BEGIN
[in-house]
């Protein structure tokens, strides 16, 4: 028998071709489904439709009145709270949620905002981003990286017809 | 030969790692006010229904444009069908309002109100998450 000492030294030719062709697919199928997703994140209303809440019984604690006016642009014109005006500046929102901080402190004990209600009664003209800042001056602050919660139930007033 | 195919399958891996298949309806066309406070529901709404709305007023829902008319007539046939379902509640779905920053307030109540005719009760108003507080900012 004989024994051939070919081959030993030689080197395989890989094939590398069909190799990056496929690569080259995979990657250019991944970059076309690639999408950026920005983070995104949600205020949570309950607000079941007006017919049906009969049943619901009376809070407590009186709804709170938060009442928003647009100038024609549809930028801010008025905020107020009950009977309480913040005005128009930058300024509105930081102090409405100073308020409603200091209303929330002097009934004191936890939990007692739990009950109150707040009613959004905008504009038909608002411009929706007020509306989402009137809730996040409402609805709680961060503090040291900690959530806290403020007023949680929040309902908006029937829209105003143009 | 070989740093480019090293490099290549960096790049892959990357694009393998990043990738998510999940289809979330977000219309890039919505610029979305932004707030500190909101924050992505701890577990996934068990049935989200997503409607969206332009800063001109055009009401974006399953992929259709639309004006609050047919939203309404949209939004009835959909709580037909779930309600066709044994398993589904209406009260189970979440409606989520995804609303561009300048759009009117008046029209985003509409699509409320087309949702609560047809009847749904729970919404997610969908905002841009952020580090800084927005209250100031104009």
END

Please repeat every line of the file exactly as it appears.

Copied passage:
[in-house]
């Protein structure tokens, strides 16, 4: 028998071709489904439709009145709270949620905002981003990286017809 | 030969790692006010229904444009069908309002109100998450 000492030294030719062709697919199928997703994140209303809440019984604690006016642009014109005006500046929102901080402190004990209600009664003209800042001056602050919660139930007033 | 195919399958891996298949309806066309406070529901709404709305007023829902008319007539046939379902509640779905920053307030109540005719009760108003507080900012 004989024994051939070919081959030993030689080197395989890989094939590398069909190799990056496929690569080259995979990657250019991944970059076309690639999408950026920005983070995104949600205020949570309950607000079941007006017919049906009969049943619901009376809070407590009186709804709170938060009442928003647009100038024609549809930028801010008025905020107020009950009977309480913040005005128009930058300024509105930081102090409405100073308020409603200091209303929330002097009934004191936890939990007692739990009950109150707040009613959004905008504009038909608002411009929706007020509306989402009137809730996040409402609805709680961060503090040291900690959530806290403020007023949680929040309902908006029937829209105003143009 | 070989740093480019090293490099290549960096790049892959990357694009393998990043990738998510999940289809979330977000219309890039919505610029979305932004707030500190909101924050992505701890577990996934068990049935989200997503409607969206332009800063001109055009009401974006399953992929259709639309004006609050047919939203309404949209939004009835959909709580037909779930309600066709044994398993589904209406009260189970979440409606989520995804609303561009300048759009009117008046029209985003509409699509409320087309949702609560047809009847749904729970919404997610969908905002841009952020580090800084927005209250100031104009």